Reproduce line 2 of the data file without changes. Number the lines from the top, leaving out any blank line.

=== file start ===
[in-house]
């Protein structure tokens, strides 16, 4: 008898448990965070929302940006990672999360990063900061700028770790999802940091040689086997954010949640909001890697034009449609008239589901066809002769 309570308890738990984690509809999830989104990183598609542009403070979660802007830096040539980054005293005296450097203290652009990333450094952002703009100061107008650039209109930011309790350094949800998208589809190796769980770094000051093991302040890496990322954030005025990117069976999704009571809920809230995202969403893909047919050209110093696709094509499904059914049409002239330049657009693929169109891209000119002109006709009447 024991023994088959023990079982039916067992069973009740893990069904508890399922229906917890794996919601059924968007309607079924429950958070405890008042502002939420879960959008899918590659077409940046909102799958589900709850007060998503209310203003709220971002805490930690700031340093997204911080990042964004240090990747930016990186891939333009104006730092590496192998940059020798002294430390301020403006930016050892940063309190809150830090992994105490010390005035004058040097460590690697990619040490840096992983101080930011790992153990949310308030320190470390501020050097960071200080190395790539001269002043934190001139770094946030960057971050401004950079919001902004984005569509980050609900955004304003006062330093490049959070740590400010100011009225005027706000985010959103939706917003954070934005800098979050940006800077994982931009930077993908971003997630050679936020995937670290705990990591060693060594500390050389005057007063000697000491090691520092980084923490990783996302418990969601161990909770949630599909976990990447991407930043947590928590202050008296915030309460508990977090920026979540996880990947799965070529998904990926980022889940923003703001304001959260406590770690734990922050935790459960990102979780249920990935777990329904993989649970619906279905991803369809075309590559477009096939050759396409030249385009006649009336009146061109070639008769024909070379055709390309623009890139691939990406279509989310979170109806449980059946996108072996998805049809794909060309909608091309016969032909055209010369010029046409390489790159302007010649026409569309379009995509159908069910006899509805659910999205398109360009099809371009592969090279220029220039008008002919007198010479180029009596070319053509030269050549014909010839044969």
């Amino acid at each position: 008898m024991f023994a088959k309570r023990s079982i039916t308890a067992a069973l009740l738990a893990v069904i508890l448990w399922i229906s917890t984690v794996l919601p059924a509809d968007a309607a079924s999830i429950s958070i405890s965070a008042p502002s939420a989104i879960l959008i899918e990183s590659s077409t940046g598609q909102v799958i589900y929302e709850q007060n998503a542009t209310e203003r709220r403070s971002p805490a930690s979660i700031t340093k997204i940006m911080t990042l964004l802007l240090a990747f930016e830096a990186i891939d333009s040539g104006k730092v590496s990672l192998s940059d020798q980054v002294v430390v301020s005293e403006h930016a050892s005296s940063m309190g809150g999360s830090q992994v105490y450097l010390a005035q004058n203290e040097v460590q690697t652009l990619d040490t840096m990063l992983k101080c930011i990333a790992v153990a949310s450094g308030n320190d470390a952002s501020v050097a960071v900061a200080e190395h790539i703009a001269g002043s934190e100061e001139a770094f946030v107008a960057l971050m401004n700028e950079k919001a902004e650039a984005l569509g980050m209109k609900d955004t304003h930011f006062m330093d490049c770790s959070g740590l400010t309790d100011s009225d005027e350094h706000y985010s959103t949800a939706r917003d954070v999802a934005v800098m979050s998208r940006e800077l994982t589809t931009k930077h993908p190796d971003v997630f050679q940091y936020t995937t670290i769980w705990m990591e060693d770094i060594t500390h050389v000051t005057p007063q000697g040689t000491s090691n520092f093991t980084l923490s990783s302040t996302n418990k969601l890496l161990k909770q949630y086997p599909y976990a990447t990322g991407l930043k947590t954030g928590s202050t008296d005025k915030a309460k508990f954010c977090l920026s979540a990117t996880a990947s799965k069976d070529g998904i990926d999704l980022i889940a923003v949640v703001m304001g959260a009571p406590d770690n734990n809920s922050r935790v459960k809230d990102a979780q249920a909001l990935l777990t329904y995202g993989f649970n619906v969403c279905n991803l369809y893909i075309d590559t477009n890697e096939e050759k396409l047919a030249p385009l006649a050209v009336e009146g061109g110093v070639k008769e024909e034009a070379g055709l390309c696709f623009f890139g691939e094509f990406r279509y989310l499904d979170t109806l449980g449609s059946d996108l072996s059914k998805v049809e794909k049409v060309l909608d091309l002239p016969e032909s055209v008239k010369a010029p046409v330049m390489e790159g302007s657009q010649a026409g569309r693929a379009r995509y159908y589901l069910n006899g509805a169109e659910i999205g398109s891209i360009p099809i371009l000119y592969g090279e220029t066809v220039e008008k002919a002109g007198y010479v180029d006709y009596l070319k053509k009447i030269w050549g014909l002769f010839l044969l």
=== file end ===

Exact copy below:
């Protein structure tokens, strides 16, 4: 008898448990965070929302940006990672999360990063900061700028770790999802940091040689086997954010949640909001890697034009449609008239589901066809002769 309570308890738990984690509809999830989104990183598609542009403070979660802007830096040539980054005293005296450097203290652009990333450094952002703009100061107008650039209109930011309790350094949800998208589809190796769980770094000051093991302040890496990322954030005025990117069976999704009571809920809230995202969403893909047919050209110093696709094509499904059914049409002239330049657009693929169109891209000119002109006709009447 024991023994088959023990079982039916067992069973009740893990069904508890399922229906917890794996919601059924968007309607079924429950958070405890008042502002939420879960959008899918590659077409940046909102799958589900709850007060998503209310203003709220971002805490930690700031340093997204911080990042964004240090990747930016990186891939333009104006730092590496192998940059020798002294430390301020403006930016050892940063309190809150830090992994105490010390005035004058040097460590690697990619040490840096992983101080930011790992153990949310308030320190470390501020050097960071200080190395790539001269002043934190001139770094946030960057971050401004950079919001902004984005569509980050609900955004304003006062330093490049959070740590400010100011009225005027706000985010959103939706917003954070934005800098979050940006800077994982931009930077993908971003997630050679936020995937670290705990990591060693060594500390050389005057007063000697000491090691520092980084923490990783996302418990969601161990909770949630599909976990990447991407930043947590928590202050008296915030309460508990977090920026979540996880990947799965070529998904990926980022889940923003703001304001959260406590770690734990922050935790459960990102979780249920990935777990329904993989649970619906279905991803369809075309590559477009096939050759396409030249385009006649009336009146061109070639008769024909070379055709390309623009890139691939990406279509989310979170109806449980059946996108072996998805049809794909060309909608091309016969032909055209010369010029046409390489790159302007010649026409569309379009995509159908069910006899509805659910999205398109360009099809371009592969090279220029220039008008002919007198010479180029009596070319053509030269050549014909010839044969």